Infact anything half decent 3 bed that comes on in the £160-£180k bracket seems to be selling very fast at the moment. Bristol perhaps hasn't been hit as hard with unemployment as many other areas, so I'm beginning to think we won't see big drops in Bristol.

I understand your sentiment here, Chala, but we have not reached the absolute fear and wipe-out phase, which is just around the corner. Make no mistake, there's gonna be meyhem and misery, and the only way to buy will be with cash. Job losses will soar, earnings crash and house prices will follow.

It's all based on the 'Bond Bubble', and when that bursts........run!!

I cannot think of a time when all the economic indicators look so bad. £160-180K will seem a lot of money, and a heck of a lot of people are gonna' be left on a spike if they buy with a mortgage now.

Watch this space.

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I 5odding wish I lived in Wales or LLyttle Buphuck or somesuch where there is space, countryside and where house prices were falling.

Spare a thought for those in crowded corners of the south east where house prices are high and rising, and it is so overcrowded and you can't park and if you can you know without doubt you will get your wing mirrors knocked off by a fully paid up mumsnet contributor unloading three screaming kids into her half million pound tiny three bed terrace. You don't know you are born Welshmen. Stop whining!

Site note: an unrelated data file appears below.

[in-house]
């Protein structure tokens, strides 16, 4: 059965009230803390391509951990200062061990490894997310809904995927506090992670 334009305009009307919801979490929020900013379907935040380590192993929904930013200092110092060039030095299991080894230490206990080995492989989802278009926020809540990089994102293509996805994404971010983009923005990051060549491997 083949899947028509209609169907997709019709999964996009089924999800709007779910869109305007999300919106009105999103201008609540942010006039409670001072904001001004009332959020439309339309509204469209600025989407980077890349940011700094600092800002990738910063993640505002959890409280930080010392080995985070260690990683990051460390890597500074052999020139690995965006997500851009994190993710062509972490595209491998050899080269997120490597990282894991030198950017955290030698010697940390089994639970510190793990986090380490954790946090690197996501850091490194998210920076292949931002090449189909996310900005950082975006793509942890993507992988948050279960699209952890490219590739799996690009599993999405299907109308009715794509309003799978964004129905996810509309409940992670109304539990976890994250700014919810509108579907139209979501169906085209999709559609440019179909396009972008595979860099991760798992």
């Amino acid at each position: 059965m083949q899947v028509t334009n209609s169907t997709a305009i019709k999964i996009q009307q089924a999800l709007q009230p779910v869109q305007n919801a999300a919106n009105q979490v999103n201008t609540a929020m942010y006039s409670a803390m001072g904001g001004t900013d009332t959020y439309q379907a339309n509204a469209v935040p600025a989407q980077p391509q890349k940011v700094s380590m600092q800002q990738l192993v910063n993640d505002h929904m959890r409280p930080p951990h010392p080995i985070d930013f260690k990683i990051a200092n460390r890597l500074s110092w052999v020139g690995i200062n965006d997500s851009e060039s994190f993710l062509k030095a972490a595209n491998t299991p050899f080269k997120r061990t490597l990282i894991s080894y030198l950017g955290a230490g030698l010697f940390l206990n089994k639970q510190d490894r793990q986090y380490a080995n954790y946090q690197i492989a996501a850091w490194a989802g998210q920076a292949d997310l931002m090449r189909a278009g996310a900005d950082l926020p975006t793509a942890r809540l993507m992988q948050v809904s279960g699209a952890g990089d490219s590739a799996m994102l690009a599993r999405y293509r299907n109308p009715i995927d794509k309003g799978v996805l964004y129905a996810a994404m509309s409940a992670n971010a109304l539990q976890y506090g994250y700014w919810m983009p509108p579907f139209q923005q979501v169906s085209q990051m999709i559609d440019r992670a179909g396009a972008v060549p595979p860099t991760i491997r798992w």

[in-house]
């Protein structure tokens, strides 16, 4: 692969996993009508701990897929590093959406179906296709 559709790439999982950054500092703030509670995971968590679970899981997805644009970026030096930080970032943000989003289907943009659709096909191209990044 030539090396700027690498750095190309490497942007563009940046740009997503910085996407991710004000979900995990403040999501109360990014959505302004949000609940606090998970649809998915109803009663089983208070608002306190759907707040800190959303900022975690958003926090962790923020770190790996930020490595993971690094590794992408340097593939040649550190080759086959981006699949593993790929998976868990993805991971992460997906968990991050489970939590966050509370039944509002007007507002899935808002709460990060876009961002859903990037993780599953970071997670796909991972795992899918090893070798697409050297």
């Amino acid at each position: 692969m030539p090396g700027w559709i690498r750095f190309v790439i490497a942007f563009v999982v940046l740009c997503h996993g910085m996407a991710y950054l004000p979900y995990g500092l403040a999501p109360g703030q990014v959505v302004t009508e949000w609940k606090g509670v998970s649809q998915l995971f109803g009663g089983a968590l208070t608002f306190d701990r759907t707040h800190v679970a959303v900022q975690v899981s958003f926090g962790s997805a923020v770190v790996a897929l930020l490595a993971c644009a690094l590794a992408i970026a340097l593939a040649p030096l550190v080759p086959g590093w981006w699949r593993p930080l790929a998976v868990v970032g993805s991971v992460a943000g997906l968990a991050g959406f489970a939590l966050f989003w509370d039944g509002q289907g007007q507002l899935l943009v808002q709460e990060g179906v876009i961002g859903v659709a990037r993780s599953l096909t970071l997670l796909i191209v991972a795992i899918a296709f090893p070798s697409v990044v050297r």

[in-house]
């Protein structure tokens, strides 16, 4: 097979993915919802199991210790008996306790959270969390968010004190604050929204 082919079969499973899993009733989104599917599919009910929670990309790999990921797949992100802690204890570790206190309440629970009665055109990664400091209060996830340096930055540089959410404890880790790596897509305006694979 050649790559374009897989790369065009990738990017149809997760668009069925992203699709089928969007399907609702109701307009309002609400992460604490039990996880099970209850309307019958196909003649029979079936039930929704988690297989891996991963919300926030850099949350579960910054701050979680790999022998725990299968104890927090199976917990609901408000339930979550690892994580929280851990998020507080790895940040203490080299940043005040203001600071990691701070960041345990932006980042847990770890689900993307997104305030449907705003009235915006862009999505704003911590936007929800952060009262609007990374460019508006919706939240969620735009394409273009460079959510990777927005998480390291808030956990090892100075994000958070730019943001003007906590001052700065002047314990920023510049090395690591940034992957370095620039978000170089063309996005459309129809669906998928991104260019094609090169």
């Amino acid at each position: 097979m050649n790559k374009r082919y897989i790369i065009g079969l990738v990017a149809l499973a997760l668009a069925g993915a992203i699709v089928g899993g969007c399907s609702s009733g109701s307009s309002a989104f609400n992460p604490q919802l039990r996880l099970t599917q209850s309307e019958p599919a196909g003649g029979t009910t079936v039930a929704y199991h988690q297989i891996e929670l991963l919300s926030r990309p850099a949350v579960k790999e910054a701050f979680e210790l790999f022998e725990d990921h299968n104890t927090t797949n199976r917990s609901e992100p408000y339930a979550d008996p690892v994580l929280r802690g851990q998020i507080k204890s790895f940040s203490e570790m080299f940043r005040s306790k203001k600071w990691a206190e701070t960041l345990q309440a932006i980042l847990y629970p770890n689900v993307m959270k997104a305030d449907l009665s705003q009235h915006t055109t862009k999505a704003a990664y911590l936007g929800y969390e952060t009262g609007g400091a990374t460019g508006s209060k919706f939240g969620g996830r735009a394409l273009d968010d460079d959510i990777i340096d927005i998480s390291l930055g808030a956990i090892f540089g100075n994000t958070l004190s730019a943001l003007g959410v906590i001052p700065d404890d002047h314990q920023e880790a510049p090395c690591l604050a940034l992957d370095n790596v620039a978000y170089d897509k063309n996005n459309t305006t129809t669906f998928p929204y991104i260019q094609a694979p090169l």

To misquote your patron saint Dylan Thomas,it is "Brighton, the graveyard of ambition" , I'm telling you.

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I 5odding wish I lived in Wales or LLyttle Buphuck or somesuch where there is space, countryside and where house prices were falling.

Spare a thought for those in crowded corners of the south east where house prices are high and rising, and it is so overcrowded and you can't park and if you can you know without doubt you will get your wing mirrors knocked off by a fully paid up mumsnet contributor unloading three screaming kids into her half million pound tiny three bed terrace. You don't know you are born Welshmen. Stop whining!

To misquote your patron saint Dylan Thomas,it is "Brighton, the graveyard of ambition" , I'm telling you.

Work on getting yourself out of location dependency. You might not be awa well paid but you may get a lot more from your work / life and a better balance too.

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I understand your sentiment here, Chala, but we have not reached the absolute fear and wipe-out phase, which is just around the corner. Make no mistake, there's gonna be meyhem and misery, and the only way to buy will be with cash. Job losses will soar, earnings crash and house prices will follow.

It's all based on the 'Bond Bubble', and when that bursts........run!!

I cannot think of a time when all the economic indicators look so bad. £160-180K will seem a lot of money, and a heck of a lot of people are gonna' be left on a spike if they buy with a mortgage now.

Watch this space.